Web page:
Food

Agency Response Letter GRAS Notice No. GRN 000481

Return to inventory listing: GRAS Notice Inventory

See also Generally Recognized as Safe (GRAS) and about the GRAS Notice Inventory


CFSAN/Office of Food Additive Safety

April 11, 2014

Mark L. Itzkoff
Olsson Frank Weeda Terman Matz PC
600 New Hampshire Ave, NW
Washington, DC 20037

Re: GRAS Notice No. GRN 000481

Dear Mr. Itzkoff:

The Food and Drug Administration (FDA) is responding to the notice, dated August 5, 2013 that you submitted on behalf of Industrial Organica S.A. de C.V. (IOSA) in accordance with the agency’s proposed regulation, proposed 21 CFR 170.36 (62 FR 18938; April 17, 1997; Substances Generally Recognized as Safe (GRAS); the GRAS proposal). FDA received the notice on August 12, 2013, filed it on August 28, 2013, and designated it as GRAS Notice No. GRN 000481.

The subject of the notice is meso-zeaxanthin. The notice informs FDA of the view of IOSA that meso-zeaxanthin is GRAS, through scientific procedures, for use as an ingredient in a variety of food and beverage applications at levels ranging from 0.3 to 3.0 milligrams (mg) per reference amount customarily consumed (Table 1).

 

Table 1.
Food categories and use levels of meso-zeaxanthin
Food Category: Intended food usemg/RACCa
 Baked goods and baking mixes: Cereal and energy bars 2.0
 Baked goods and baking mixes: Crackers and crisp bread 2.0
 Beverages and beverage bases: Bottled water 0.5
 Beverages and beverage bases: Carbonated beverages 2.0
 Beverages and beverage bases: Meal replacements 2.0
 Beverages and beverage bases: Tea, ready-to-drink 0.6
 Breakfast cereals: Instant & regular hot cereal 2.0
 Breakfast cereals: Ready-to-eat cereal 2.0
 Chewing gum: Chewing gum 1.0
 Dairy product analogs: Imitation milks 2.0
 Dairy product analogs: Soy milk  1.5
 Egg products: Liquid, frozen or dried egg substitutes  2.0
 Fats and oils: Margarine-like spreads 1.5
 Fats and oils: Salad dressings 1.5
 Frozen dairy desserts and mixes: Frozen yogurt 1.0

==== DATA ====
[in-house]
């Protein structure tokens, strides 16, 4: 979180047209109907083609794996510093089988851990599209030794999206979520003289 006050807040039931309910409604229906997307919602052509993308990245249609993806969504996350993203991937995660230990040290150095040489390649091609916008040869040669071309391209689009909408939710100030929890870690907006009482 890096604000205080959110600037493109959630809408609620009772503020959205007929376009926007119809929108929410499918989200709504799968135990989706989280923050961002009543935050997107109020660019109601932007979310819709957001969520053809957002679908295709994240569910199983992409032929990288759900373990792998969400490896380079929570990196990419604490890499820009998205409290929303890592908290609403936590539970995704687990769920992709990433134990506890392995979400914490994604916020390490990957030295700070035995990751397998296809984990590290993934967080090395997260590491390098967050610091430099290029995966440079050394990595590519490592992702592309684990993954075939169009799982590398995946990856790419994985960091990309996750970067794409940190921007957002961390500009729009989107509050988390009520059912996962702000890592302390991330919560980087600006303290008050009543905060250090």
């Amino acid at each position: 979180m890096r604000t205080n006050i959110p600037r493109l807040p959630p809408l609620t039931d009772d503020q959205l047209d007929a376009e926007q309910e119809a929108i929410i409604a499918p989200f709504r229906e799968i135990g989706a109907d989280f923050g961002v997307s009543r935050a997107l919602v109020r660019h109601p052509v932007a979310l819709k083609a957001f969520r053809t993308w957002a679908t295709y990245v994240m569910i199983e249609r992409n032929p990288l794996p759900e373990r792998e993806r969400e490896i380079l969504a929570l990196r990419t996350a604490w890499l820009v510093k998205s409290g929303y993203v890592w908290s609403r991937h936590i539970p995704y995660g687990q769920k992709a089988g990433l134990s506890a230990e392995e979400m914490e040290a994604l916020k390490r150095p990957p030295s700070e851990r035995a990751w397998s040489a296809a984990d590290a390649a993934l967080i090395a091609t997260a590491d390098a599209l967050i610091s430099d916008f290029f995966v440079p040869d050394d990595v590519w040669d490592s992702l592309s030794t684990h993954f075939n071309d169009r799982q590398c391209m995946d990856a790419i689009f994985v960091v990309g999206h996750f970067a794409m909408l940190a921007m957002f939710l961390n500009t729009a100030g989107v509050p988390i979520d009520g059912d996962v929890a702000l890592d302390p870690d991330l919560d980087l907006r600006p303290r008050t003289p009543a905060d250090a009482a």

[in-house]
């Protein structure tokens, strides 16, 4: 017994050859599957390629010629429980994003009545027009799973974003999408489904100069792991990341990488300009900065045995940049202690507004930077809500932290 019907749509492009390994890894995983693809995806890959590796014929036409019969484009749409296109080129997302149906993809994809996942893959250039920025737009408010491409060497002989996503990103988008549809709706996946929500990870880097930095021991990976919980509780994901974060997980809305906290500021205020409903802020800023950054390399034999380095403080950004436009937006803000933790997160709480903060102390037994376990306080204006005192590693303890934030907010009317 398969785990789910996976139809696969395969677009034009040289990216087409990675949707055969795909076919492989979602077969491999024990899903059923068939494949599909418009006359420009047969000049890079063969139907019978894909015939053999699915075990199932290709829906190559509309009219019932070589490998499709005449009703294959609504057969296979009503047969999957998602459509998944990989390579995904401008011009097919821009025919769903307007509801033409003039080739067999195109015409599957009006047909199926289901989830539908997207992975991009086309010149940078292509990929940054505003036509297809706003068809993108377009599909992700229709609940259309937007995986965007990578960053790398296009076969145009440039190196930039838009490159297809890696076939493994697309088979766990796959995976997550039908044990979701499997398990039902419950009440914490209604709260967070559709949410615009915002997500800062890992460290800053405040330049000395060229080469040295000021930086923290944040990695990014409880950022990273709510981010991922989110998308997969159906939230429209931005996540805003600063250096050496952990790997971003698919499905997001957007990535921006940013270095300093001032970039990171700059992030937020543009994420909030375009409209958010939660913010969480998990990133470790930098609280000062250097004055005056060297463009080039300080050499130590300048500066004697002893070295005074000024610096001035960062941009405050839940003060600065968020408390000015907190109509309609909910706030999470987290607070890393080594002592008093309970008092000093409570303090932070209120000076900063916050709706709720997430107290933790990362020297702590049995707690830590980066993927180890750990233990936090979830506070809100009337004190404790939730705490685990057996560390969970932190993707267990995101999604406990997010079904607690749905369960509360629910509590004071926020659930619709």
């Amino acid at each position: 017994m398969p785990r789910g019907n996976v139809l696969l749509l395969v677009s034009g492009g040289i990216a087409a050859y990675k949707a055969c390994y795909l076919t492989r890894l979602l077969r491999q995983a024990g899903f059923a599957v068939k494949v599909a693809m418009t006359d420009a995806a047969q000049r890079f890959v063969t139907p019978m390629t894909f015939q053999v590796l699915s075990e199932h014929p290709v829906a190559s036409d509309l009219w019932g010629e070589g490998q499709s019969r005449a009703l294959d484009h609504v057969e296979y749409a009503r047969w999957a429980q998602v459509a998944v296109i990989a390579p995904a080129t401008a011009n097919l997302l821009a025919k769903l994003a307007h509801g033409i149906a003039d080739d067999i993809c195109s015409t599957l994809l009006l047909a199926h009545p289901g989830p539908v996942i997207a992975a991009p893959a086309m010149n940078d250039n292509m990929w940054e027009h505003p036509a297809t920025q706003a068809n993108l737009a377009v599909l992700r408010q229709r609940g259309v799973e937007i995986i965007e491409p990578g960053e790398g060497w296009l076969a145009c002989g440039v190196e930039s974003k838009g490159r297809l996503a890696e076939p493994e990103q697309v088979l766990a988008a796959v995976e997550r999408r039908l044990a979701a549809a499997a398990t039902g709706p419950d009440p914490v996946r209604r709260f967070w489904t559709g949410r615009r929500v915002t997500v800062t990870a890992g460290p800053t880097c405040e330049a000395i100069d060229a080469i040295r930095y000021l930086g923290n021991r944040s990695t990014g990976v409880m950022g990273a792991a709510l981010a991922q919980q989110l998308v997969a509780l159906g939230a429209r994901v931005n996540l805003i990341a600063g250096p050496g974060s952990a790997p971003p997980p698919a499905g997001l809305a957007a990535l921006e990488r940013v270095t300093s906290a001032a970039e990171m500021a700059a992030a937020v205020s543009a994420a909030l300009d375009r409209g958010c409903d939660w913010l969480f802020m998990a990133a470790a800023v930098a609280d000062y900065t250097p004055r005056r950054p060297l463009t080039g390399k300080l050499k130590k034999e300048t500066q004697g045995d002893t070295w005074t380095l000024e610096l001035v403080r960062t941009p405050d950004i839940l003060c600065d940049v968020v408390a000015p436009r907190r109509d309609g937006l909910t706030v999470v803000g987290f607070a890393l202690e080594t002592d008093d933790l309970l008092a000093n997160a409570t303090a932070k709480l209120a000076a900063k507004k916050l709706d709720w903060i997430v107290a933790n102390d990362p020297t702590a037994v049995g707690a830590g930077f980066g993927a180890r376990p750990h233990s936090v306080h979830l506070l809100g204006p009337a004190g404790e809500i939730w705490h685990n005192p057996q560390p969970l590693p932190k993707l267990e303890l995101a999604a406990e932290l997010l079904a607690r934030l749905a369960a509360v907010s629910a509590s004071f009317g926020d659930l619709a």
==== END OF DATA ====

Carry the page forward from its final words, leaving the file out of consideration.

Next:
Gravies and sauces: Tomato-based sauces 0.3
 Hard candy: Hard candy 1.0
 Infantb and toddler foods: Junior, strained, and toddler type baby foods 1.0
 Milk products: Dry milk 3.0
 Milk products: Fermented milk beverages 0.6
 Milk products: Flavored milk & milk drinks 3.0
 Milk products: Milk-based meal replacement 3.0
 Milk products: Yogurt3.0 
 Processed fruit and fruit juices: Energy, sport and isotonic drinks 2.0
 Processed fruit and fruit juices: Fruit-flavored drinks 2.0
 Processed fruit and fruit juices: Fruit juice 2.0
 Processed fruit and fruit juices: Nectars 2.0
 Processed fruit and fruit juices: Vegetable juice 2.0
 Soft candy: Chewy and nougat candy 1.0
 Soft candy: Fruit snacks 1.0
 Soups and soup mixesc: Canned soups 0.6
a RACC is defined as “reference amounts customarily consumed per eating occasion” (21 CFR 101.12).
b The notifier states that infant formula is not included in their intended uses.
c The notifier excludes products under USDA jurisdiction from their intended uses.
 
 

As part of its notice, IOSA includes the report of a panel of individuals (IOSA’s GRAS panel) that evaluated the data and information that are the basis for IOSA’s GRAS determination. IOSA considers the members of its GRAS panel to be qualified by scientific training and experience to evaluate the safety of substances added to food. IOSA’s GRAS panel reviewed the method of manufacture, specifications, dietary exposure, and published safety data. Based on this review, IOSA’s GRAS panel concluded that meso-zeaxanthin, produced consistent with good manufacturing practice and the specifications in this notice, is GRAS under the conditions of its intended use.

IOSA describes meso-zeaxanthin as a crystalline powder whose principal components are: ≥60% meso-zeaxanthin ((3R,3’S)-β, β-carotene-3,3’-diol, CAS Reg. No.31272-50-1), ≥15% lutein1 (β, ε-carotene-3,3’-diol, CAS Reg. No. 127-40-2), and ≤ 5% zeaxanthin ((3R,3’R)-β, β-carotene-3,3’-diol, CAS Reg. No. 144-68-3).